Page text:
If you don’t purchase the property outright, your buy-to-let mortgage repayments are likely to be an important consideration. Don’t forget that mortgage lenders will need to see evidence that your rental income will cover your mortgage payments in order to lend you the funds – typically up to 145%. It’s worth knowing that the laws around mortgage tax relief are set to change over the next four years, with the end result being a single claim allowance of 20% across all tax bands.
Tax on your UK income if you live abroad
You usually have to pay tax on your UK income even if you’re not a UK resident. Income includes things like:
- rental income
- savings interest
The country where you live might tax you on your UK income. If it has a ‘double-taxation agreement’ with the UK, you can claim tax relief in the UK to avoid being taxed twice.
When tax is not due or is already deducted
Non-residents do not usually pay UK tax on:
- the State Pension
- interest from UK government securities (‘gilts’)
If you live abroad and are employed in the UK, your tax is calculated automatically on the days you work in the UK.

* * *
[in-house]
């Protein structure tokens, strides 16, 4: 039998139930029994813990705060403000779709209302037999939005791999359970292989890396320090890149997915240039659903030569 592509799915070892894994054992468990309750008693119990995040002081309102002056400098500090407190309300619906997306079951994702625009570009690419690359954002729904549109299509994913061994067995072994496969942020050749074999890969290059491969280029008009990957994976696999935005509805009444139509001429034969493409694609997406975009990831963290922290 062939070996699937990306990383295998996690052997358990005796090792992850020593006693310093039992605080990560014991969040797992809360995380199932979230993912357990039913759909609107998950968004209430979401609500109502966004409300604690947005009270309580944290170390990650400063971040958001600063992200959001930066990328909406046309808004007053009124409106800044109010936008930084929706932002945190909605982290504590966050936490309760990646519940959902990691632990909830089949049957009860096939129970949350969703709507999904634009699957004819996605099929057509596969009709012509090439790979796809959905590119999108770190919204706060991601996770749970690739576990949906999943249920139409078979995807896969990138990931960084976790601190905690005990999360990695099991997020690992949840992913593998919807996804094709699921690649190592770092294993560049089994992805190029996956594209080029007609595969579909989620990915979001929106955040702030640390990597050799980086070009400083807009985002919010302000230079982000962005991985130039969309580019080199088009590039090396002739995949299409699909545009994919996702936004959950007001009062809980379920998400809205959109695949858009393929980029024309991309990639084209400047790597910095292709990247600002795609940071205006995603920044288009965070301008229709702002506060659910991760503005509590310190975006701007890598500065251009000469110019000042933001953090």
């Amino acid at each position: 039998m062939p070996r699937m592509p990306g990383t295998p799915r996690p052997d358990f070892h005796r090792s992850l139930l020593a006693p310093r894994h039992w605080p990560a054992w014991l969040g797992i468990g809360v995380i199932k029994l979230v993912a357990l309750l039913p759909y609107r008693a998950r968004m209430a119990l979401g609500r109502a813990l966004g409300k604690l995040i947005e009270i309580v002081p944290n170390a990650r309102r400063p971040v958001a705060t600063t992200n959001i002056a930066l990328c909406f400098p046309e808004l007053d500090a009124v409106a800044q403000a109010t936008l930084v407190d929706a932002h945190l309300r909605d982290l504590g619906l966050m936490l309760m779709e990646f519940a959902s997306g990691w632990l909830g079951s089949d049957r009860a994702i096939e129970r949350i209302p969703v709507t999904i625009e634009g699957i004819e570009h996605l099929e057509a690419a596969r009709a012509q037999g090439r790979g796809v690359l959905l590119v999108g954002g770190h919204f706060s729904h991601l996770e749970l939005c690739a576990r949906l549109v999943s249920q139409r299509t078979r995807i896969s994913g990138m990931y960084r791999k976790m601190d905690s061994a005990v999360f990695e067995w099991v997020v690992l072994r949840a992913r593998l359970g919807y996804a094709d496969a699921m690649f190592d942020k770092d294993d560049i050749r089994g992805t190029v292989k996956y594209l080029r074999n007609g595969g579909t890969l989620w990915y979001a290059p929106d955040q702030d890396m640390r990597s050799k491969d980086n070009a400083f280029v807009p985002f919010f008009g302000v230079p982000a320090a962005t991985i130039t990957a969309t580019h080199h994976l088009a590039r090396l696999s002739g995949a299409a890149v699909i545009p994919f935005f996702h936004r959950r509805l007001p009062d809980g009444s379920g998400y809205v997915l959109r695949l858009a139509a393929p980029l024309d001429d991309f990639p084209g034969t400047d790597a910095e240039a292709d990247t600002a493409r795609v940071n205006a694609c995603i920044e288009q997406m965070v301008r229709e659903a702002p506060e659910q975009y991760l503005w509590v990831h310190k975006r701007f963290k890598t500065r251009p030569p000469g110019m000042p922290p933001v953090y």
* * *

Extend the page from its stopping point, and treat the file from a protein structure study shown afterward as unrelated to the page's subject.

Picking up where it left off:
When to report your income to HMRC
You usually have to send a Self Assessment tax return if:
- you rent out property in the UK
- you work for yourself in the UK
- you have a pension outside the UK and you were UK resident in one of the 5 previous tax years
- you have other untaxed income
You do not need to report your income to HMRC if you’ve already claimed tax relief under a ‘double-taxation agreement’.
Sending a Self Assessment tax return
You cannot use HMRC’s online services to tell them about your income if you’re non-resident. Instead, you need to:
Fill in the ‘residence’ section (form SA109 if you’re sending it by post) to tell HMRC you’re non-resident. Fill in any sections relating to your type of income.
You’ll be fined if you miss the deadline – it’s earlier if you’re sending your return by post (31 October).
If you’ve overpaid
Apply for a refund if you think you’ve paid too much tax. This might happen if tax is deducted automatically (for example by your bank) but your total UK income is below your Personal Allowance.
Stamp Duty Land Tax
From 1 April 2016, anyone purchasing an additional residential property in England and Northern Ireland (that isn’t their only or main residence) for £40,000 or more must pay an extra three per cent stamp duty above the current Stamp Duty Land Tax (SDLT) residential rates. The current rates mean that you’ll pay SDLT on increasing portions of the property price above £125,000 – much like income tax. For example: